Wear a life jacket, bring some dry clothing, a wetsuit with reflective bands, and a thermal vest to protect you from the cold and damp. You'll also need to wear a regulation helmet if you're going to be canoeing in white waters. Your equipment should include a torch, a compass, a bottle of water, a first aid kit and lots of sunscreen. Check the weather forecast, and avoid canoeing in bad weather or when there's low visibility. What's more, don't set out to sea with your canoe in the evening or at night. We recommend straying no further than six miles from the shore. In order to go canoeing or kayaking in Spain, you'll need the necessary navigation permits. To navigate at sea you don't need to obtain a permit beforehand, but you do for certain lakes, reservoirs and rivers such as the Júcar, Ebro, Duero, Guadalquivir, Tajo and Guadiana. We recommend you check with each Water Confederation to see if you need to present a prior Liability Declaration for that river basin. You can do so through the Ministry of Agriculture, Food and the Environment. What's more, some sections of rivers or protected areas may have different regulations or requirements. Enquire before you set out. Each river has its own characteristics, so we recommend you find out beforehand which are its more difficult stretches and its more navigable sections. If you're going to do this sport on your own and are planning to go on long and difficult routes, we recommend joining the federation in your country and asking them to extend your insurance coverage to Spain, or taking out travel insurance that includes medical assistance and civil liability. You can go canoeing and kayaking on your own, but –as with any water sport– we recommend doing so in a group of at least three kayaks or canoes. In the case of accident, you can contact the emergency service by calling 112. For more information on canoeing, visit the tourist offices in each area or contact their respective canoeing federations. You can also visit the website of the Spanish Royal Canoeing Federation. We recommend you read our practical health and safety tips. Given that the recommendations and regulations provided may change, we advise you always to check the requirements before starting out on your journey.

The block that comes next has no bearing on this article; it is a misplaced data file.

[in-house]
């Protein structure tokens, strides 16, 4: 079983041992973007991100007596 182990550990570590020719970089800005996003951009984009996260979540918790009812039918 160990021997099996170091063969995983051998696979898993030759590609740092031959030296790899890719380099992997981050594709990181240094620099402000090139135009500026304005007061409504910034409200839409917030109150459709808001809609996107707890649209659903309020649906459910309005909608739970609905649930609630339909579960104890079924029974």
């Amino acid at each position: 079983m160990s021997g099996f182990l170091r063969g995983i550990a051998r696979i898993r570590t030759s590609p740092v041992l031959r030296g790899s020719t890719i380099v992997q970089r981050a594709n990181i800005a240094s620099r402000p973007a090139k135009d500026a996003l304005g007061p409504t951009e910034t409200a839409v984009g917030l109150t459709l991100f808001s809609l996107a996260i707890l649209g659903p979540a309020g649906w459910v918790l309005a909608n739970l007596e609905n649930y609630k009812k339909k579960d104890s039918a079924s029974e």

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Soba,Ramales de la Victoria